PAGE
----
AN at the Sharjah Architecture Triennial


The Beauty of Impermanence
Sharjah Architecture Triennial
Sharjah, UAE
Through March 10, 2024

It only takes about an hour to lose yourself in the desert. Tracking my van’s route via Google Maps’s blue dot, I witnessed the scale of the UAE come into focus. Our vehicle is smack in the middle of the country, a triangular wedge protruding into the Persian Gulf. We’re driving about an hour southwest from the coastal emirate of Sharjah to Al-Madam, a desert community home to many of the region’s Bedouin tribes.

Al-Madam is home to the Ghost Village, a small collection of concrete homes clustered around a path and central square. But it’s all buried in reddish sand, eerie and abandoned. Mounds of the desert pile up to the rafters, leaving only the occasional doorway or window frame open as winds shift the stuff throughout town.

DAAR, Sandi Hilal & Alessandro Petti, Concrete Tent at Al Madam (© Sharjah Architecture Triennial Foundation/Danko Stjepanovic)

The Ghost Village is a living reminder of the failures of modernism. The village was planned and constructed in the mid-1970s as a permanent residence for the Al Ketbi tribe. But by the early 1990s, the entire town was abandoned. Though the concrete homes represented a “modern” lifestyle, the tribe attempted to explain that the desert was moving around them. It was a constant battle against the ever-accumulating sands. Eventually they chose to stop fighting the landscape.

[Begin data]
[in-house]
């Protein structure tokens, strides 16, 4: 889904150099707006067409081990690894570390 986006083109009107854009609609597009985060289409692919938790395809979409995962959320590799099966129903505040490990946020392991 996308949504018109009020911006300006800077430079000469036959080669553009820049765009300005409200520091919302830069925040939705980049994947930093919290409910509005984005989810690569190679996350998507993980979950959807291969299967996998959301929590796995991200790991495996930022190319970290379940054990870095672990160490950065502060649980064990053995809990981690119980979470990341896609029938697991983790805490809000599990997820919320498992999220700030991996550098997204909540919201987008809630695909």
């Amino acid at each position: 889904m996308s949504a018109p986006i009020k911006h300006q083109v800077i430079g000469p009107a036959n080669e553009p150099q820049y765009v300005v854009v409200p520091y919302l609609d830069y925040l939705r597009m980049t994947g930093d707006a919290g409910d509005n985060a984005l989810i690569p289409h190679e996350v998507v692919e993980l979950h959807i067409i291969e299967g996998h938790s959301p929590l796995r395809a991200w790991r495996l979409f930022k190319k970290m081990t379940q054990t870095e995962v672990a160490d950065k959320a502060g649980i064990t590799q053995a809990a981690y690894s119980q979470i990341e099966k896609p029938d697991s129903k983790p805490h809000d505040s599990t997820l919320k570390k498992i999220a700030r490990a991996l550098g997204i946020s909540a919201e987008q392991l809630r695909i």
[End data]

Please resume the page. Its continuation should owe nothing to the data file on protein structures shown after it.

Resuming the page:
All aspects of Al-Madam’s story—its legacy and critique, plus its location and community—make it emblematic of the themes for the second iteration of the Sharjah Architecture Triennial (SAT). The Ghost Village hosts DAAR’s moving installation, Concrete Tent, but acts as a much larger metaphor for curator and Nigerian architect Tosin Oshinowo’s theme: The Beauty of Impermanence.

Are all architects trying to create “constructive and suggestive utopias?” This musing by Oshinowo opened SAT on November 10. Spread across the “dry” (no alcohol) and relatively conservative emirate in the process of solidifying its reputation as the artistic and cultural center of the UAE, four main sites of activation posit new futures for the Sharjah locally, and the Global South generally, through the display of architectural imagination.